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Jeneffer Haynes touching a pendant molded from the thumbprint of her brother John. “He loved giving us a thumbs-up,” she said. “That was his thing.”Credit…Rosem Morton for The New York Times

At the funeral in June, she had been asked to stand 10 feet away from his coffin and not embrace the few people there, including her mother, who cried: “Bye, John John. Bye, John John.”

As friends and family got vaccinated, Ms. Haynes planned a larger celebration of her brother’s life on what would have been his 31st birthday.

She bought cupcakes and placed a candle on each. She tied blue balloons to framed photos of her brother. And on the day of the celebration, she wrote to him on Facebook: “Today we would’ve hugged and kissed you, and taken goofy selfies. Instead, we will gather and we will celebrate your life, and we will cry today, John John.”

After singing “Happy Birthday” and blowing out the candles, they did.

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John Estampador’s room has been kept as he left it, with his photos, religious items and a fishing rod.Credit…Rosem Morton for The New York Times

Barbara Sabat said she needed to have a ceremony for her mother, Meryl, this summer in Bensalem, Pa., because if she did not, her feelings of regret would never subside. “I’m in grief purgatory,” she said.

Those who lost someone to Covid-19 are at an increased risk of developing prolonged grief disorder, in which a person’s bereavement is so intense that it disrupts day-to-day activities, experts said. The disorder, they added, affects about 10 percent of people who lose someone close to them.

Because the pandemic disproportionately killed Black people, Indigenous people and other people of color, prolonged grief disorder is likely to become more prevalent in those communities, which already lack adequate mental health resources, experts said.

“When you don’t have that process of a funeral, it can stunt your grieving,” said Kenneth Fowler, a traumatologist based in Tallahassee, Fla.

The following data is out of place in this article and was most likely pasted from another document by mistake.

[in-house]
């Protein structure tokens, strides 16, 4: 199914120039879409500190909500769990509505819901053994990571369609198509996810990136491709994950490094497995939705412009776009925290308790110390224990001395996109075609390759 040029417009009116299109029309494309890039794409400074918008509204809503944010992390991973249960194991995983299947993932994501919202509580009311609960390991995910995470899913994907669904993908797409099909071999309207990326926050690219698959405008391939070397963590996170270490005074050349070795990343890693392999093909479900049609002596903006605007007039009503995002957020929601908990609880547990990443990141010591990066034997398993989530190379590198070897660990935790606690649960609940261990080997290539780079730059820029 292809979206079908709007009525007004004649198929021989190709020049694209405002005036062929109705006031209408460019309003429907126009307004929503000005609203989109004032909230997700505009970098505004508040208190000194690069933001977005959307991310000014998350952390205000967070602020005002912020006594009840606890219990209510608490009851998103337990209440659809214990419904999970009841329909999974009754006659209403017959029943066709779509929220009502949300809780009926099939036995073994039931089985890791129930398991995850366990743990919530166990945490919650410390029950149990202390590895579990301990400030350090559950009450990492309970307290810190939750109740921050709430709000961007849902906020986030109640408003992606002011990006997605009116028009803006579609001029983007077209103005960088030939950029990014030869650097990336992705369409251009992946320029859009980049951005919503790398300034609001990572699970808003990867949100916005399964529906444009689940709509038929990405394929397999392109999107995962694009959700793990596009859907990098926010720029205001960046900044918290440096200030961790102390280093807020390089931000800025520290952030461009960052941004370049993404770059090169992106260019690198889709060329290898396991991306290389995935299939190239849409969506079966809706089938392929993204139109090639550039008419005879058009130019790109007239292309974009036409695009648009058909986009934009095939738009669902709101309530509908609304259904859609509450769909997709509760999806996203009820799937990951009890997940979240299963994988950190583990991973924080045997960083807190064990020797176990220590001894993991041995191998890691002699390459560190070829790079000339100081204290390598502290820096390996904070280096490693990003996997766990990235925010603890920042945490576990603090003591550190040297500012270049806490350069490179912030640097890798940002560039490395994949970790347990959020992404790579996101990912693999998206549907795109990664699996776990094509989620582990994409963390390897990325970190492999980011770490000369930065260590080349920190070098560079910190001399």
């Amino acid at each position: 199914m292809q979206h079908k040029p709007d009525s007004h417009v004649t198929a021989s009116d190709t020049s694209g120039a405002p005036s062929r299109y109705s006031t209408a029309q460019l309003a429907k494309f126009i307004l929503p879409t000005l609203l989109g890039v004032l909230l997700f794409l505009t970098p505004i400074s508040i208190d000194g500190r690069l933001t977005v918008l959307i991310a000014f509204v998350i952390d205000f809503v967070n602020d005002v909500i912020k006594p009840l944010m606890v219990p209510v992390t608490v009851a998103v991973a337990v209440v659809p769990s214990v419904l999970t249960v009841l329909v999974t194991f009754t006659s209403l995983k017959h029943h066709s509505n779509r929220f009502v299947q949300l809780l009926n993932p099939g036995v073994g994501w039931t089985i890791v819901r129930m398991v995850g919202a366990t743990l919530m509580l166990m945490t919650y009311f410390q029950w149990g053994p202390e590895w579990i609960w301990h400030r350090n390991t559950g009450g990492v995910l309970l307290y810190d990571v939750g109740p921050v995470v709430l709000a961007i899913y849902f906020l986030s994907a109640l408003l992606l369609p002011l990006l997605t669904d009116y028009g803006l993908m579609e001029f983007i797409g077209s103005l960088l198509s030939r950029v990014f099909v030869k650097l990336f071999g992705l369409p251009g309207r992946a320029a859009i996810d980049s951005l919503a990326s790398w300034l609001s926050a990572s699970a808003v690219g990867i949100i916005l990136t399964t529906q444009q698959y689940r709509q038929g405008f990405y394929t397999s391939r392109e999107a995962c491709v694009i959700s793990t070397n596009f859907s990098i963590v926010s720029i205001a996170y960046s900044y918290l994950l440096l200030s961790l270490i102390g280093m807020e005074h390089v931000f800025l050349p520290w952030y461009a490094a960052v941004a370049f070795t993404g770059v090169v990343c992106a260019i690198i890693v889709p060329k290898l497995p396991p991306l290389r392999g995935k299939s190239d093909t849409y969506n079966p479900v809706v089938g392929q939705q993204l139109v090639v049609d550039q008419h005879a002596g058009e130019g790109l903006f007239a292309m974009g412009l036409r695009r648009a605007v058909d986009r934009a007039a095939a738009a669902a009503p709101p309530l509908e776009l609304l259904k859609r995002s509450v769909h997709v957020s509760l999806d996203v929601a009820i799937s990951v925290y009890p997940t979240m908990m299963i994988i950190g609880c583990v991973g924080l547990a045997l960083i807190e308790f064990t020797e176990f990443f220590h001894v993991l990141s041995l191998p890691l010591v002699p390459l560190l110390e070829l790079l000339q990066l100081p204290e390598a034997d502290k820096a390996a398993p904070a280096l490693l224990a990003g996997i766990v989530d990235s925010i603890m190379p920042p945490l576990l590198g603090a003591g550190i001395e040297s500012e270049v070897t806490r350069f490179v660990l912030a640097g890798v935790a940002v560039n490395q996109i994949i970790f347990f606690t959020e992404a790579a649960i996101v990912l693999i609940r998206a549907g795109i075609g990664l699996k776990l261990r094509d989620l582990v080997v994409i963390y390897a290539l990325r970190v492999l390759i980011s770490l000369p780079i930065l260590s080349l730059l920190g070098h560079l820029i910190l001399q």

Religious leaders and funeral directors of various faiths have described the postponed memorials they have presided over this summer as more celebratory than usual.

“For us Native Americans, we need to be together, sharing food, stories, praying so our loved ones who are dead can reach the creator,” said Robert Gill, a funeral director from Buffalo, Minn., and a citizen of the Sisseton Wahpeton Oyate tribe.

Mr. Gill said he preserved some bodies for months to give people a chance to organize a larger burial service. When those gatherings finally happen, “spirit plates” — with the ancestors’ favorite foods, such as fried ribs, chokeberry jams and roasted buffalo — are served for attendees.

Many families are using the extended planning periods to create detailed remembrances.

Frederick Harris, a Vietnam War veteran, loved Smirnoff vodka with grapefruit juice and Motown music, so that’s what his daughter, Nicole Elizabeth, 34, will serve and play at his memorial in Hadley, Mass., later this year.

“It’s daunting to plan because I want to make it fun and want to be able to share memories with so many people,” she said. “But I’m hoping it’ll bring me some peace because for a lot of us, it’s just been this limbo.”

About 60 people were at the church in June to honor Mrs. Zimmerman-Selvidge’s father. Those attending passed a microphone across the pews and shared memories of him.

Finally, it was his daughter’s turn. Mrs. Zimmerman-Selvidge sighed. “He just loved us all so much,” she said, and then paused.

Her father’s urn was on a table in front of her. In her purse was a letter she had forced herself to write after his death.

It began with words that were sometimes too painful to speak aloud: “I miss you.”